Tag Archives: What Is Metacognitive Therapy

Metacognitive Therapy for Anxiety and Depression.

metacognitive therapy

METACOGNITIVE THERAPY (MCT)

Metacognitive therapy (MCT) was developed by Dr Adrian Wells and Dr Gerald Matthews in the early 1990s.  It shares elements in common with, but is distinct from, cognitive-behavioral therapy (CBT).

The main difference is that whilst CBT concentrates upon the negative CONTENT of a person’s thoughts and strives to alter that content, MCT, in contrast, focuses not on the contents of a person’s thoughts but rather on the WAY IN WHICH THE PERSON THINKS – it aims to help the person experience their negative thoughts in a new and accepting way which can greatly reduce the emotional distress that they had previously been causing.

Although MCT was first devised in order to treat anxiety, it is now used to treat a wide range of psychiatric conditions; these include :

– Generalized Anxiety Disorder (GAD)

– Social Phobia

– Post Traumatic Stress Disorder (PTSD)

Research into the effectiveness of MCT for the above conditions has so far yielded promising results.

metacognitive therapy

WHAT ARE METACOGNITIONS?

Essentially, metacognitions are THOUGHTS ABOUT OUR THOUGHTS. This might sound a little odd at first, so I will illustrate what is meant by the definition with the assistance of an example :

Suppose a person started to suffer clinical depression – at first, his/her thoughts (or ruminations, as they are referred to by psychiatrists) may be quite specific ; for example, worries about being made redundant at work, the breakdown of an important relationship, ruinous debt etc…etc…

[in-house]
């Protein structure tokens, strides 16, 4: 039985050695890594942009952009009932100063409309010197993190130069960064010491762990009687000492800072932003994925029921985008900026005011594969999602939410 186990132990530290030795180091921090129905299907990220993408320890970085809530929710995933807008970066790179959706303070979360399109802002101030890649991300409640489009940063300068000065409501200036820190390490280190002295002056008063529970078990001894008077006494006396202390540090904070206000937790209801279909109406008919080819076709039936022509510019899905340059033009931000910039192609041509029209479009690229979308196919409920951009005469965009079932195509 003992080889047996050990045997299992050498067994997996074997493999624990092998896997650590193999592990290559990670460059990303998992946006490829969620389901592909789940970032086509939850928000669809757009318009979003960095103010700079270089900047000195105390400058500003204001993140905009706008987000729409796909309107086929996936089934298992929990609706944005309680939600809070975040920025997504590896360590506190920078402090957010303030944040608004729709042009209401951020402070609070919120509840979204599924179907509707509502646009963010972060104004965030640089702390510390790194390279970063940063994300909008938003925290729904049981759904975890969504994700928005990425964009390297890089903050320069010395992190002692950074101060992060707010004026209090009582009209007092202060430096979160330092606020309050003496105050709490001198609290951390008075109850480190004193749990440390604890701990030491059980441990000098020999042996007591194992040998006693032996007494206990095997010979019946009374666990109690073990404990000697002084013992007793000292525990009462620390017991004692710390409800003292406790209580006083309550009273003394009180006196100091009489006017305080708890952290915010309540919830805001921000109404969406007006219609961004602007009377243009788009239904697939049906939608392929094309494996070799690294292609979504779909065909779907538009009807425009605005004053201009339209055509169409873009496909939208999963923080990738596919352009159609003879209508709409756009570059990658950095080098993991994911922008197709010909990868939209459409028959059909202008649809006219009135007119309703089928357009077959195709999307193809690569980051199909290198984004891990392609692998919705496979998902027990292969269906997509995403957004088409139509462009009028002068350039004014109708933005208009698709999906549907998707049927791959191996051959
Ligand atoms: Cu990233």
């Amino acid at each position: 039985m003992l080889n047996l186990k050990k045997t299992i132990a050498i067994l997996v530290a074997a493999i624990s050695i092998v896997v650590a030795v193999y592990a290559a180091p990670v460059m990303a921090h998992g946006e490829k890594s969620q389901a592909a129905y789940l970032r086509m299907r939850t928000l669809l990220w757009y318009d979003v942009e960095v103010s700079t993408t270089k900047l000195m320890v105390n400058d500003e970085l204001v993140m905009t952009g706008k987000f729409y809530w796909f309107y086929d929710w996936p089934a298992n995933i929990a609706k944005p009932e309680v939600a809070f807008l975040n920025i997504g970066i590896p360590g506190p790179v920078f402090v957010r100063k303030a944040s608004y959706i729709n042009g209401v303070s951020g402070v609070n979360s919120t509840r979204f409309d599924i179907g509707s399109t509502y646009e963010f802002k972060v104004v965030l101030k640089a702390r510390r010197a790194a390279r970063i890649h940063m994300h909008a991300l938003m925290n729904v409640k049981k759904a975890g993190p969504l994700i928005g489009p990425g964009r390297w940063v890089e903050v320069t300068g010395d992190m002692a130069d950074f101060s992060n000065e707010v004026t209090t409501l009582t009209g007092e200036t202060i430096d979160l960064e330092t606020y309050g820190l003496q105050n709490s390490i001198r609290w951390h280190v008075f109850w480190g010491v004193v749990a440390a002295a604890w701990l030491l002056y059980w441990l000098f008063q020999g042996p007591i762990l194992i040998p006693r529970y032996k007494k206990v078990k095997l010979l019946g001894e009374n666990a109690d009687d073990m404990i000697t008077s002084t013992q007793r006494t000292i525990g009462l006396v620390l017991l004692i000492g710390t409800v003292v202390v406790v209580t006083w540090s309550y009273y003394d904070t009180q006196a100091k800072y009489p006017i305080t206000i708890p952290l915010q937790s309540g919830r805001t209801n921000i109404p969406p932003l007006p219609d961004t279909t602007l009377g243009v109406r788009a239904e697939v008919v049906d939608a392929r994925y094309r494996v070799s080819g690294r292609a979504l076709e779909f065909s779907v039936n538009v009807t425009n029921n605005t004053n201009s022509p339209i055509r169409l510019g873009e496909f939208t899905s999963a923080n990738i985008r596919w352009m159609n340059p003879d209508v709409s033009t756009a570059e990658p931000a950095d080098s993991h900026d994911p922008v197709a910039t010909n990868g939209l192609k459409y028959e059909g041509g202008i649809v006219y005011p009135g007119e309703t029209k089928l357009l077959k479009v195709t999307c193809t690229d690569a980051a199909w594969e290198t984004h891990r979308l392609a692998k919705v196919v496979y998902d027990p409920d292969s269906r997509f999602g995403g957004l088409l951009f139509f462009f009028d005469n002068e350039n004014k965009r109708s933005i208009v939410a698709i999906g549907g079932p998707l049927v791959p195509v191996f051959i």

As time goes on, however, the worries can become more abstract, and the individual can start worrying about the fact s/he is always worrying. This is also referred to as meta-worrying. Similarly, s/he might begin to feel depressed about always being depressed,

It is very easy to get tied up with this type of thinking, and many do. Essentially, it adds another layer of worry or depression that is clearly superfluous and serves no purpose other than to further lower mood and further torment the hapless individual.

Metacognitions such as those illustrated above frequently become OBSESSIVE and OUT OF CONTROL, dominating our mental state and making it extremely hard to think about anything else – thoughts circle around and around our tortured and exhausted minds in a futile, painful and incessant manner.

Indeed, one of the main behaviors that exacerbates depression and anxiety is OVER-THINKING ABOUT, AND OVER-ANALYZING, THE PARTICULAR PREDICAMENT IN WHICH WE FIND OURSELVES SO CRUELLY PLACED (I know this from my own experience, as I was particularly badly afflicted by obsessional anxieties and over-analysis). Dr Wells refers to getting ‘stuck in our thoughts’ in such a way as Cognitive Attentional Syndrome.

MCT works by helping people, as I stated in the first paragraph, change the way in which they think, and subsequently how they experience their negative thoughts, rather than trying to change the content of their thoughts. One of the aims is to help them accept their thoughts much more without those thoughts triggering psychological distress; and, also, to help them realize they do not need constantly to engage in an exhausting mental fight with their thoughts.

Research has so far shown MCT to be highly effective at treating a range of conditions. Another promising finding is that the therapy can achieve very significant positive effects in as little as 8 weeks.

RESOURCES :

MCT – Institute (click here).

David Hosier BSc Hons; MSc; PGDE(FAHE).

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